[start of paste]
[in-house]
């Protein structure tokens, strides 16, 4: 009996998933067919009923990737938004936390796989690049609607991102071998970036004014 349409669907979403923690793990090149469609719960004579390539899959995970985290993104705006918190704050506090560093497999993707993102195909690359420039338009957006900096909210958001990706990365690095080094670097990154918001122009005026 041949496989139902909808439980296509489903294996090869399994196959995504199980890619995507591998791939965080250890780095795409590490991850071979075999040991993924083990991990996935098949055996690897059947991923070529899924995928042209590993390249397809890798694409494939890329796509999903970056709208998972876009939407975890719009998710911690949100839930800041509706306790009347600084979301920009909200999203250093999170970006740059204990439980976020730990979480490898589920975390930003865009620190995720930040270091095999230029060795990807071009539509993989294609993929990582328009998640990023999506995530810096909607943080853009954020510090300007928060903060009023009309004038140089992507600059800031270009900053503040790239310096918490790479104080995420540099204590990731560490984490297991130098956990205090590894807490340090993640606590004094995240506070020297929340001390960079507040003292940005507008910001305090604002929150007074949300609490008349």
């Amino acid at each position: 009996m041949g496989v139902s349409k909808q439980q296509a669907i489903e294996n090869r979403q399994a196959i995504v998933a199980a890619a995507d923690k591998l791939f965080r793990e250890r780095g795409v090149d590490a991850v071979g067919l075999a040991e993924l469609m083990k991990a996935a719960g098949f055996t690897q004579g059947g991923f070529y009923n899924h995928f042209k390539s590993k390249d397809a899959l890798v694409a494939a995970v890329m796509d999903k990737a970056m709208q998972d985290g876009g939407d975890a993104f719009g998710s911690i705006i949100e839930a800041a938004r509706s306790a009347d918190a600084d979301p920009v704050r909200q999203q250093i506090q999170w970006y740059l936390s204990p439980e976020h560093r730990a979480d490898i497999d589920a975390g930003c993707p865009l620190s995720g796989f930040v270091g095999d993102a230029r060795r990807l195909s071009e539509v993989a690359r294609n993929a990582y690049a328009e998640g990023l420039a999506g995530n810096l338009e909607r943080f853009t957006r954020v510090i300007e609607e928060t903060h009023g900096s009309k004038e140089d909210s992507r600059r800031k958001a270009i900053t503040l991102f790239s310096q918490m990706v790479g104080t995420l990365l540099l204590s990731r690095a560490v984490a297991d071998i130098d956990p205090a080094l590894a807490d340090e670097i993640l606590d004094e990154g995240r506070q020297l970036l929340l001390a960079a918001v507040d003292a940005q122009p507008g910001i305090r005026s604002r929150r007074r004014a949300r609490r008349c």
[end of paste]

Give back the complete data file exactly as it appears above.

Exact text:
[in-house]
């Protein structure tokens, strides 16, 4: 009996998933067919009923990737938004936390796989690049609607991102071998970036004014 349409669907979403923690793990090149469609719960004579390539899959995970985290993104705006918190704050506090560093497999993707993102195909690359420039338009957006900096909210958001990706990365690095080094670097990154918001122009005026 041949496989139902909808439980296509489903294996090869399994196959995504199980890619995507591998791939965080250890780095795409590490991850071979075999040991993924083990991990996935098949055996690897059947991923070529899924995928042209590993390249397809890798694409494939890329796509999903970056709208998972876009939407975890719009998710911690949100839930800041509706306790009347600084979301920009909200999203250093999170970006740059204990439980976020730990979480490898589920975390930003865009620190995720930040270091095999230029060795990807071009539509993989294609993929990582328009998640990023999506995530810096909607943080853009954020510090300007928060903060009023009309004038140089992507600059800031270009900053503040790239310096918490790479104080995420540099204590990731560490984490297991130098956990205090590894807490340090993640606590004094995240506070020297929340001390960079507040003292940005507008910001305090604002929150007074949300609490008349």
């Amino acid at each position: 009996m041949g496989v139902s349409k909808q439980q296509a669907i489903e294996n090869r979403q399994a196959i995504v998933a199980a890619a995507d923690k591998l791939f965080r793990e250890r780095g795409v090149d590490a991850v071979g067919l075999a040991e993924l469609m083990k991990a996935a719960g098949f055996t690897q004579g059947g991923f070529y009923n899924h995928f042209k390539s590993k390249d397809a899959l890798v694409a494939a995970v890329m796509d999903k990737a970056m709208q998972d985290g876009g939407d975890a993104f719009g998710s911690i705006i949100e839930a800041a938004r509706s306790a009347d918190a600084d979301p920009v704050r909200q999203q250093i506090q999170w970006y740059l936390s204990p439980e976020h560093r730990a979480d490898i497999d589920a975390g930003c993707p865009l620190s995720g796989f930040v270091g095999d993102a230029r060795r990807l195909s071009e539509v993989a690359r294609n993929a990582y690049a328009e998640g990023l420039a999506g995530n810096l338009e909607r943080f853009t957006r954020v510090i300007e609607e928060t903060h009023g900096s009309k004038e140089d909210s992507r600059r800031k958001a270009i900053t503040l991102f790239s310096q918490m990706v790479g104080t995420l990365l540099l204590s990731r690095a560490v984490a297991d071998i130098d956990p205090a080094l590894a807490d340090e670097i993640l606590d004094e990154g995240r506070q020297l970036l929340l001390a960079a918001v507040d003292a940005q122009p507008g910001i305090r005026s604002r929150r007074r004014a949300r609490r008349c």